An intermediate-term top would be like what we had in early spring 2010, spring-summer 2011, and early spring 2012. Of course, sooner or later one of these will prove to be a final top of the bull market.

      BTW, I don’t follow EWI or count waves anymore. I try to keep things much simpler.

      • Bjorn says:

        Mike,

        What strikes me is that EWI uses lots of indicators other than wave theory (as you are well aware) like put/call ratio, advance/decline ratio, sentiment indicators, volitility index, yearly cycles, and on and on.

        Those other indicators have, on any number of occasions, seemed to suggest an approaching major top, at least as they were interpreted by EWI, but it has not happened, and 3+ years have passed.

        How do you relate to the larger movements these days? You refer to a final top of the bull market. How do you orient yourself so as to anticipate a “final top?”

        Some consider a rise of 20% above the last low as a definition of a bull market, or a fall of 20% against the last high as a definition of a bear market. As long as one could successfully navigate such movements money could be made, of course, but this orientation is different from Prechter’s in which he actually anticipates a bear market crash of historic proportions. Do you anticipate such a “historic crash” in which the market could fall as much as 70%, 80%, or even 90%?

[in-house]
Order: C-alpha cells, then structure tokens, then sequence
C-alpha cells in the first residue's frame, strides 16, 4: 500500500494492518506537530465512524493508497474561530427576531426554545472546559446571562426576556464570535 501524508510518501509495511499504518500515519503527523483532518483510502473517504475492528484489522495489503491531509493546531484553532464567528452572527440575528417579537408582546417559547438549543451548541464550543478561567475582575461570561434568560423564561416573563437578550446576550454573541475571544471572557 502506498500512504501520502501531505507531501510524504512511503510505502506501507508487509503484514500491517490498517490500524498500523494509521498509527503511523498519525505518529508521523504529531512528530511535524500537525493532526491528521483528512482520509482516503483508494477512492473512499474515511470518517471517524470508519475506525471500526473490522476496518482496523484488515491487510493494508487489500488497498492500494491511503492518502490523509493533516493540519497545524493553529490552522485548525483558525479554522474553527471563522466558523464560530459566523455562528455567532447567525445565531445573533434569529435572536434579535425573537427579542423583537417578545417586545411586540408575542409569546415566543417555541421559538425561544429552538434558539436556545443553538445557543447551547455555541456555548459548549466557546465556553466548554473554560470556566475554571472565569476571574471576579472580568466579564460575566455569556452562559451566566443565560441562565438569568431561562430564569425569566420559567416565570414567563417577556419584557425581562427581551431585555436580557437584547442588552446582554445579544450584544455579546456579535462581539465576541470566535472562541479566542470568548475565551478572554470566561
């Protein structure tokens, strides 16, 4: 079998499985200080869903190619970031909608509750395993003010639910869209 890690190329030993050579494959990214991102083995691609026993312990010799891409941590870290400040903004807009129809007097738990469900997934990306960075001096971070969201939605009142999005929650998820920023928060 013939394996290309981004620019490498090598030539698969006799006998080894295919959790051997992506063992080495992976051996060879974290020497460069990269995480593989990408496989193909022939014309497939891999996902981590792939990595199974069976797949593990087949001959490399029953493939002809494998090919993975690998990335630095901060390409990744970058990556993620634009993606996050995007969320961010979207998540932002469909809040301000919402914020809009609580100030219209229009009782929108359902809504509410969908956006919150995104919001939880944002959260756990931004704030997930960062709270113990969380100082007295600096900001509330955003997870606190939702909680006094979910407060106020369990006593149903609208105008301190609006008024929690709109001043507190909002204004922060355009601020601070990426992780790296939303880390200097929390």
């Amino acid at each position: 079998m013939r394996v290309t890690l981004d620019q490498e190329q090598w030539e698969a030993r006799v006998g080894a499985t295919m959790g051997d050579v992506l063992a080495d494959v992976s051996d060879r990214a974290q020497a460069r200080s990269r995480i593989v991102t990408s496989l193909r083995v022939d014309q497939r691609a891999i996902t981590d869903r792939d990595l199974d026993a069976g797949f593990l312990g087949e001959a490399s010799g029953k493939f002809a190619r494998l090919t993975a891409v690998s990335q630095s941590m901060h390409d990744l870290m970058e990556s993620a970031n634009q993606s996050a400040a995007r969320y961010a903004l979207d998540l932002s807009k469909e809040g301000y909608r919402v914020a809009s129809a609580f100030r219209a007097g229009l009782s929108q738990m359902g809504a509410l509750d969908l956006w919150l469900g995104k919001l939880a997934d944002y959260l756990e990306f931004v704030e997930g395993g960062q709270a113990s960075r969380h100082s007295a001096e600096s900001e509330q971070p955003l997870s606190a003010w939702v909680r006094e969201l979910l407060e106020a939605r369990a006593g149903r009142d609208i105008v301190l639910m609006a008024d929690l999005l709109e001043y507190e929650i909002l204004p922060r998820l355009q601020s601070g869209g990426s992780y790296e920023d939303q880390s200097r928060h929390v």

Do you use any particular theories, like Dow Theory for example, to orient yourself? You mention keeping things simpler, and I am wondering what you mean by that.

        Thanks

  2. Mike says:

    I don’t think that such an historic crash is necessary, but I am somewhat anticipating another cyclical bear market within the secular bear that started in 2000, which would be akin to the last two cyclical bears (2000-2003, 2007-2009). It may even be shallower than those – we just can’t tell.

    But really, I try not to even think too much about such larger moves, since as we have leared since mid-2009, they are harder to anticipate than intermediate-term moves, which are more predictable using tools such as sentiment (surveys, VIX, Rydex flows) and momentum (RSI is my favorite).